I Have 23,741 Brothers Who Will Never See The Light Of Day Again
Today we remember them.
The siren had just ended.
In Israel, one day before the annual Independence Day is Memorial Day. This year, we remember 23,741 fallen soldiers and 3150 terror victims since the state of Israel was founded.
For years, it was the one day I couldn’t be emotionally sold on. It felt distant. Something that will never happen to me. I don’t know these people, these soldiers.
I respected the fallen nonetheless even though I didn’t feel sad. I finally understood only last year.
My supposed indifference finally shattered when it hit someone close to me.
I have that friend, for privacy reasons we’ll call him Avi. Avi led a very challenging life. When he was in the army, he got hit directly by the enemy forces and was blown away by a bomb. His arm was crushed, and he got ricochets lodged into many places in his body. Avi was in his early twenties when that happened.
After many months in the hospital, he developed a pessimistic, bleak outlook of life. Around that time, he met his would-be bride. She was powerful enough to get him out of his low place and helped him return to a somewhat healthy life.
In 2017, as he was patrolling the streets of his small home town near Jerusalem, a terrorist managed to come close enough and shoot him and others who were around.
He survived, his two close friends didn’t.
By this time, Avi and I were writing-buddies. We never met in person until that point in time, but we were friends for more than a year, helping each other craft our fantasy worlds.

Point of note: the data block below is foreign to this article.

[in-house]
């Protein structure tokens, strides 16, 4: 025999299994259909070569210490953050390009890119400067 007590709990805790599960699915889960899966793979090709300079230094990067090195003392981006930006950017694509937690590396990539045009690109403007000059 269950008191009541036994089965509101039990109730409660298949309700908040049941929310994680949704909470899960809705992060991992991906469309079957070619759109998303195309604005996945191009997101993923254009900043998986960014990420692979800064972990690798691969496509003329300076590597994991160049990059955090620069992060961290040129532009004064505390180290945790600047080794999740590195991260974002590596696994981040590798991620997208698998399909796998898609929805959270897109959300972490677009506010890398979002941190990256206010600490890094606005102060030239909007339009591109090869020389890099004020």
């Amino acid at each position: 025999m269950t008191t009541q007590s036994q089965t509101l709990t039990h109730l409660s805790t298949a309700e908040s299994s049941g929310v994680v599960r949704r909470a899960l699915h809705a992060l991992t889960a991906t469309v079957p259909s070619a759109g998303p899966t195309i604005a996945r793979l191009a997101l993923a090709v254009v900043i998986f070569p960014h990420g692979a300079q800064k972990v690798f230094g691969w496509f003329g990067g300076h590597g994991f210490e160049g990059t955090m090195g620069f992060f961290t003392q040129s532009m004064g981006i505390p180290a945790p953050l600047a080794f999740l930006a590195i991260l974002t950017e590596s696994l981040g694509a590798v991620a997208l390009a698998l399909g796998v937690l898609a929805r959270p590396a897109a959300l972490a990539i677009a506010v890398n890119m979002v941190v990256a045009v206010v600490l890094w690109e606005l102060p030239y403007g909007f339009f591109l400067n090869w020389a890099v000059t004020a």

When I heard he got hit, I left work and went straight to Jerusalem. A two and a half hour drive but I didn’t care. My friend was lying in a hospital bed, and I needed to see him. To be there for him.
So I did.
A year later, I found out that this terror event had ruined his marriage to the love of his life. They are scheduled to respectfully divorce. Their little daughter is the primary victim of the pain this event had brought into their lives.
Today, on Memorial eve I sent him a message saying I hope he his stable and that I send him a hug. This is what he answered:
“Thank you, my brother. My only wish for you — is that you’ll never find out how much this hurts.”
Today I remember. I never knew them, but they are my brothers and sisters. They made the ultimate sacrifice so I can sit at the heart of Tel Aviv and write an article undisturbed, safe.
They made the ultimate sacrifice so we can smile and be happy in our own home.
I will never forget you.
Oren Cohen is a Software Development Engineer, Gamer, Geek, and Writer. He is writing in all sorts of topics on Medium, though his passion lies with Fantasy and Video Games.